Golfers Find Highs, Lows on Course

Wednesday, February 7th 2001, 12:00 am
By: News On 6

SAN DIEGO (AP) — Davis Love III went 62 events on the PGA Tour without winning and started hearing whispers that he only cared about the money. Tiger Woods has gone a whopping six tournaments without winning, and some people wonder what's wrong.

There's a simple explanation on both fronts: It's not an easy game.

Woods only made it look that way.

A year ago, he won nine times in 20 PGA tournaments, three of those major championships. He played his final 47 rounds at par or better. He went 63 consecutive holes in a major without making a bogey. He made just about every putt that mattered. His raw scoring average of 68.17 was the lowest ever.

Lately, Woods is suffering from what he calls a bout of ``liprosy,'' a disease that afflicts anyone who dares to play this game at one time or another.

He counted 14 putts that lipped out in Phoenix. They bumped all over the place at Pebble. Woods used to pump his first when the putts fell. Now, he turns up the palm of his hand and tries to figure out why they don't.

Such is golf.

Mark Calcavecchia broke a 72-hole scoring record that stood for 46 years when he won the Phoenix Open by taking only 256 strokes. Four days later, he had a 40 on the front nine at Pebble Beach and wound up missing the cut.

Matt Gogel had a career-best 62 on Friday. He was 19 strokes worse the next day.

Love was at the top of his game when he won the PGA Championship at Winged Foot in 1997 with an 11-under 269, a performance that was even better than the record score Woods had earlier that year in the Masters.

But after winning the MCI Classic the next year, Love suffered through 62 tournaments over 34 months of missed opportunities and missed putts.

His game was fundamentally sound. It was simply a matter of getting the right breaks at the right time, whether that was Bay Hill in '99 or the Nelson Classic in 2000, a tournament that was decided by putts on the 18th hole that missed the cup by a blade of grass.

``I didn't consider myself playing poorly,'' Love said after ending his dry spell with a seven-stroke comeback to win Pebble Beach. ``I was playing pretty damn good. Way up on the money list the last two years. I've been very close.''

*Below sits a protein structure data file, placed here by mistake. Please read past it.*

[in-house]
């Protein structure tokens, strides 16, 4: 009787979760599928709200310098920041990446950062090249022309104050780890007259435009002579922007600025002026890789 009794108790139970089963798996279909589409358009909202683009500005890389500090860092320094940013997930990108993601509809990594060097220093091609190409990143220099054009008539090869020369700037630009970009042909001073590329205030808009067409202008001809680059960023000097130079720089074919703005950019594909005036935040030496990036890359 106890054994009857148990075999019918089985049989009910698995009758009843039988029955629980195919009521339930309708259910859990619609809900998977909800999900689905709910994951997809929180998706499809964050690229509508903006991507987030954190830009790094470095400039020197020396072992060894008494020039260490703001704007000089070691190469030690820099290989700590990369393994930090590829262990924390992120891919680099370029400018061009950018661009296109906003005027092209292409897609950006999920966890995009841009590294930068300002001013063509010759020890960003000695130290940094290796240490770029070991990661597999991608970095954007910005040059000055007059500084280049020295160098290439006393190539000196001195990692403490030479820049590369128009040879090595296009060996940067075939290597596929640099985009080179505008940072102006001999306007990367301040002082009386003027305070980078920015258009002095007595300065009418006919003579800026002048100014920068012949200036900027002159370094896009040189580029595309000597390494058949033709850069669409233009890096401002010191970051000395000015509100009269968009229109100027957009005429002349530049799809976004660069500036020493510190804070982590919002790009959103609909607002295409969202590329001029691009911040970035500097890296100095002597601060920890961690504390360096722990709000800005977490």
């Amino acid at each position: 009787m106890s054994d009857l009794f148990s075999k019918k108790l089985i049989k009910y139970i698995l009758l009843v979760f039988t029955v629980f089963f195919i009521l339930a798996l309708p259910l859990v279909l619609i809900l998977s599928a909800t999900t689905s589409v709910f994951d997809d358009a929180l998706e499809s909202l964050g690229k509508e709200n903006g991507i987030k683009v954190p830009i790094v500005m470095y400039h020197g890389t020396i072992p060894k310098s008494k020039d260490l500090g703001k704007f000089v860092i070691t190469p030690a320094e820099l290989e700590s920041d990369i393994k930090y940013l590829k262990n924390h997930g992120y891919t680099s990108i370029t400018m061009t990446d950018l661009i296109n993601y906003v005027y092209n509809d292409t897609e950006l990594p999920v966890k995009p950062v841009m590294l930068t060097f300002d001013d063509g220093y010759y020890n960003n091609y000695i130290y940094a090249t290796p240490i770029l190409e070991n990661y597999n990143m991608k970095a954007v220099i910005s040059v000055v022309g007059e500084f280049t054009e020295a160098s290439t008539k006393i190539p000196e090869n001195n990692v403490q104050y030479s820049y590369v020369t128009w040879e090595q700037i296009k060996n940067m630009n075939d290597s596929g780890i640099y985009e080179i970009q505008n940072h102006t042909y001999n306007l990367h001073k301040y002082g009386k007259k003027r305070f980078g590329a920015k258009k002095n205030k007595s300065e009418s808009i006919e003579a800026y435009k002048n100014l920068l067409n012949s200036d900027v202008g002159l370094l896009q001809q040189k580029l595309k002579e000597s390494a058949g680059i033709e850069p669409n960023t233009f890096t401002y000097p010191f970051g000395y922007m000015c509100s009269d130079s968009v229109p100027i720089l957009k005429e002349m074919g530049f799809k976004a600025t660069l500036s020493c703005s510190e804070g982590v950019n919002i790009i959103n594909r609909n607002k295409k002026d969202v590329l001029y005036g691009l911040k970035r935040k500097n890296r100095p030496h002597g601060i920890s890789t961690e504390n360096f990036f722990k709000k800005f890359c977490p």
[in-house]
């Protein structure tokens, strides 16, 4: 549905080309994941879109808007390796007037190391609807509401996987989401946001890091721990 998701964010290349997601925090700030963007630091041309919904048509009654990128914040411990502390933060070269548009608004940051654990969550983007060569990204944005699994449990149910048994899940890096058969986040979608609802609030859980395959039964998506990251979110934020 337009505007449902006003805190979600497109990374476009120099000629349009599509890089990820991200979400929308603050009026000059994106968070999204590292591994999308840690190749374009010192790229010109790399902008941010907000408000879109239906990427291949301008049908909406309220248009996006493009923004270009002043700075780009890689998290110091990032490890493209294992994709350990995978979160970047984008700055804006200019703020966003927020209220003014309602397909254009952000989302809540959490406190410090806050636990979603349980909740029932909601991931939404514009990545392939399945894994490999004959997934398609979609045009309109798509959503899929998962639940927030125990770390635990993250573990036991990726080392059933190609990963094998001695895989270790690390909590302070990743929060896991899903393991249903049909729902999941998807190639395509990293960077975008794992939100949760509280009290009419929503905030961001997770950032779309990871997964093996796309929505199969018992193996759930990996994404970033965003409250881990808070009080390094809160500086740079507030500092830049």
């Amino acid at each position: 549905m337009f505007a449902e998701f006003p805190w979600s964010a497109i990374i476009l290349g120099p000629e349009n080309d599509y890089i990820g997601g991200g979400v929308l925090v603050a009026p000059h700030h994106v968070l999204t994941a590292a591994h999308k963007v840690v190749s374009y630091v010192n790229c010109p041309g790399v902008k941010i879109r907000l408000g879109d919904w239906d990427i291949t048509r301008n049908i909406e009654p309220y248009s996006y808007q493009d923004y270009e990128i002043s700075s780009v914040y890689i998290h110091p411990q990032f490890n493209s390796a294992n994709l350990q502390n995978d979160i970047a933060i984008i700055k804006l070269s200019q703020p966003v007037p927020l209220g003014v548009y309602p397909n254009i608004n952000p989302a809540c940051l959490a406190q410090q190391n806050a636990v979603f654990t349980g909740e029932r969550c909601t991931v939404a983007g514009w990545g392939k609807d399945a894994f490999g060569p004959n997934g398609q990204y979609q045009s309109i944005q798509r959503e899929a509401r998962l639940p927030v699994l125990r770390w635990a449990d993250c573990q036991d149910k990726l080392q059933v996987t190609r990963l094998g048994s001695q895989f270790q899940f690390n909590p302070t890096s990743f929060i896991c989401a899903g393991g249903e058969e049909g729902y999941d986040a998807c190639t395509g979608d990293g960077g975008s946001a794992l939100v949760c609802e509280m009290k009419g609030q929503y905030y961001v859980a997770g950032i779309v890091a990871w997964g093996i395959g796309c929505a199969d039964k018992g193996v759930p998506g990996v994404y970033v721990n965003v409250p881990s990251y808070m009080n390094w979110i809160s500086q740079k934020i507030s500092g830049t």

Truth is, he didn't play all that great at Pebble Beach and still won.

Love had a 31 on the front nine Friday, and a 28 on the front nine Sunday when he erased a seven-stroke deficit. During his drought, Love has played far better and far more consistently without winning.

But everyone had an answer for what he was doing wrong. Love even heard it from a guy in the gallery who told him on the way to the seventh green Sunday that he needed to take more time over his putts and line them up better. Love was 7 under at that point.

``People think that no matter what you do, you're not doing it right,'' he said.

Love wasn't the only one who was caught in a rut.

Justin Leonard went through a two-year victory drought. Tom Lehman's lasted three years. David Duval went 18 months without winning.

Don't expect Woods to go that long, not even close. One reason he wins so much is that Woods gives himself so many chances. He has missed only one cut in his career, and has finished fifth or better in 35 of his last 52 tournaments.

The longer he goes without winning only embellishes his spectacular season. He was only three putts away from six victories instead of nine, from two majors instead of three.

``Golf is a fickle game,'' Earl Woods said late last year as he tried to size up his son's season. ``It's an imprecise, yet precise sport that believes the description of your achievement. You can be a master one day, an idiot the next.''

Woods is no fool.

Still, the same game he thoroughly dominated last year is making him look only a notch above average three tournaments into this year. Putts that once fell with regularity now seem to defy gravity.

``I'm not that far off,'' Woods said when he left Pebble Beach, eight strokes behind Love in a tie for 13th.

Earl Woods told the story of watching his 19-year-old son as an amateur leading in the first round of the '96 U.S. Open at Oakland Hills until hitting two balls into the water on the 16th hole and shooting 76.

The father was in the press tent, chuckling after each shot spun back into the water.

``The message is, 'Son, don't take yourself seriously.' He's not a robot. He's not perfect. He makes mistakes. The worst kind of shots can happen to him,'' Earl Woods said. ``It's always been like that. I wanted him to know that it's just a game, and he's really not that good.''